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Suit Challenges Recollections of Molestation

March 25, 1994|From Associated Press

NAPA, Calif. — A father faced off in court Thursday against his daughter's two therapists, charging that they conned her into remembering childhood sexual abuse that never happened.

The lawsuit filed by former wine company executive Gary Ramona is among the first to challenge the validity of so-called recovered memories. Some national experts say the time is right.

"There are a certain number of therapists who see sexual abuse in every patient they see," said Dr. Harrison Pope, a Harvard University psychiatrist who has helped Ramona. "And they can lead a patient by a thousand suggestions and implications, and by reinforcing what they do and don't listen to."

Ramona's life was shattered in 1990, when daughter Holly confronted him--and later filed a suit--over childhood sexual molestation she recalled during psychiatric treatment for the eating disorder bulimia. Her suit is pending.

Ramona, 49, denied abusing his daughter as a toddler. No criminal charges were filed.

But he soon lost his $300,000-a-year job as a vice president at the Robert Mondavi Winery. He was ostracized by friends, family and the community.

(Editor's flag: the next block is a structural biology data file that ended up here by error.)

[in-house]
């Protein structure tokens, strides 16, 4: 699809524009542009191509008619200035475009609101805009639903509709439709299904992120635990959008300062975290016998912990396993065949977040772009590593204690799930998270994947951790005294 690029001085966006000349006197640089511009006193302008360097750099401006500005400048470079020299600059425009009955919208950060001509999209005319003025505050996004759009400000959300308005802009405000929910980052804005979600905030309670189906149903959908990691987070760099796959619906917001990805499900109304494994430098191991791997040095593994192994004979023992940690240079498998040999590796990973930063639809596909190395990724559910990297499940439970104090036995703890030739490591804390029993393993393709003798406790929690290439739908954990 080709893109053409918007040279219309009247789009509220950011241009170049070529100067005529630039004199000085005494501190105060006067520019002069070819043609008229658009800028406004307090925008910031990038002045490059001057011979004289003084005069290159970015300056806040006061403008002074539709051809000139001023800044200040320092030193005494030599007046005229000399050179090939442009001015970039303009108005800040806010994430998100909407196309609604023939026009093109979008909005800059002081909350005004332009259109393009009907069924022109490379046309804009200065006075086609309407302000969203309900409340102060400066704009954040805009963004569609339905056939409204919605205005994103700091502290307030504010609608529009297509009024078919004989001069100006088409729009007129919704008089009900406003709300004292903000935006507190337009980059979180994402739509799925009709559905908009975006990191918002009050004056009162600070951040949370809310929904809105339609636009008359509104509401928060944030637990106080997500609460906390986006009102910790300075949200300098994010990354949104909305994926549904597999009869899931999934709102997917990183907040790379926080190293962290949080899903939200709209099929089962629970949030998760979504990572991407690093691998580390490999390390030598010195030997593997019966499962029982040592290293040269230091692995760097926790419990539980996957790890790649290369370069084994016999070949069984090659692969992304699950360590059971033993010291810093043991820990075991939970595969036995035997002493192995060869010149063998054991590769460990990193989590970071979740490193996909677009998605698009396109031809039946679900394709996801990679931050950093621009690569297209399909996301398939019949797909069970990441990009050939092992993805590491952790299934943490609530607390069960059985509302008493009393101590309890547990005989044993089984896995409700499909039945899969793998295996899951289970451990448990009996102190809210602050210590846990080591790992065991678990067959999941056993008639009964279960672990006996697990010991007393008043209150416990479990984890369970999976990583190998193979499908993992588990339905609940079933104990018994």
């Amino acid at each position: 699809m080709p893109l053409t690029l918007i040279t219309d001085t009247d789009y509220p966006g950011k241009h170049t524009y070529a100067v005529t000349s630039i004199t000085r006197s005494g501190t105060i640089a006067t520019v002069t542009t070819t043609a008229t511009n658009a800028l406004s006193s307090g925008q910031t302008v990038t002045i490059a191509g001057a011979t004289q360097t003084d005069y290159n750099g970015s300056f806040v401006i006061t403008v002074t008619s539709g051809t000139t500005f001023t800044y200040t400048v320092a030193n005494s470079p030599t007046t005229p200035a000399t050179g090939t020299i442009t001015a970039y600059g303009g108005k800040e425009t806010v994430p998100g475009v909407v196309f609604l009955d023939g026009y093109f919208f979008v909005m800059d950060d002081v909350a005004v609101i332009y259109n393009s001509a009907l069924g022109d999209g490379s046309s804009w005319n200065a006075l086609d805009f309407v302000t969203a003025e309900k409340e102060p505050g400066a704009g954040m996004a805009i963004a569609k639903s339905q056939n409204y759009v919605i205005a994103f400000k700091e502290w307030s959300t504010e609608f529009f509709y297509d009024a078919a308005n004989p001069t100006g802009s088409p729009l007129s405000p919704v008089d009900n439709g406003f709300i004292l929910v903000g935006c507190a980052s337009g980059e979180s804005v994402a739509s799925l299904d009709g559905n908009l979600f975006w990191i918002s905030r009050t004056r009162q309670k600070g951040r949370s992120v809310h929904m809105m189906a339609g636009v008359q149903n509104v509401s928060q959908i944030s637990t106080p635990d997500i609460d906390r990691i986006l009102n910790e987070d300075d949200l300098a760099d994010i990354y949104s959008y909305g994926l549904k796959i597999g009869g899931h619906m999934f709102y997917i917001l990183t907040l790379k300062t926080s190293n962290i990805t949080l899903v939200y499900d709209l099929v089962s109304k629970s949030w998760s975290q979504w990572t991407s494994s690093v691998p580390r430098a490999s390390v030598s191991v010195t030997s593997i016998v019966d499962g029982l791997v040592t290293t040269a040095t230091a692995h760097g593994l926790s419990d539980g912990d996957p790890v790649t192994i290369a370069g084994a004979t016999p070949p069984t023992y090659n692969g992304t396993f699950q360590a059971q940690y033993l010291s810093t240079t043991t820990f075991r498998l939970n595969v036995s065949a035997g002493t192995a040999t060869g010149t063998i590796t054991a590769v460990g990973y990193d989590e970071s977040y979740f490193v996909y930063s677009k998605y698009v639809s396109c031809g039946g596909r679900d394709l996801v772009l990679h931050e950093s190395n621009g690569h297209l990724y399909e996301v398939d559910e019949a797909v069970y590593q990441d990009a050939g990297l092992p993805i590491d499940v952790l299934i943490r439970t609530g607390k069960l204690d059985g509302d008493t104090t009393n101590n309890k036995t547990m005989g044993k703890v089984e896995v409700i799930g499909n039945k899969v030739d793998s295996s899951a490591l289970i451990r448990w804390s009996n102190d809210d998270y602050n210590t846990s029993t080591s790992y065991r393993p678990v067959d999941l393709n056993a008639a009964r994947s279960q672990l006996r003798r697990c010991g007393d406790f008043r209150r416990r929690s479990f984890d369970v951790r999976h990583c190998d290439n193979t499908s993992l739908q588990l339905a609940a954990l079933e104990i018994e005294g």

He sued the therapists for $8 million, accusing them of planting the molestation memories with improper suggestion and drug use. Holly Ramona, now 23, is scheduled to testify in her therapists' defense.

Ramona's attorney, Richard Harrington, opened his case Thursday by portraying a daughter who had been unhappy and overweight since childhood. He said she sought treatment as a college student while suffering from bulimia, only to be mishandled by a family counselor and a hospital psychiatrist.

The counselor, Marche Isabella, repeatedly insisted that bulimia was caused by childhood sexual abuse and that the subsequent use of the drug sodium amytal proved that Holly's flashbacks were true, Harrington said. He said the accusations came despite repeated medical exams during childhood that showed no evidence of abuse.

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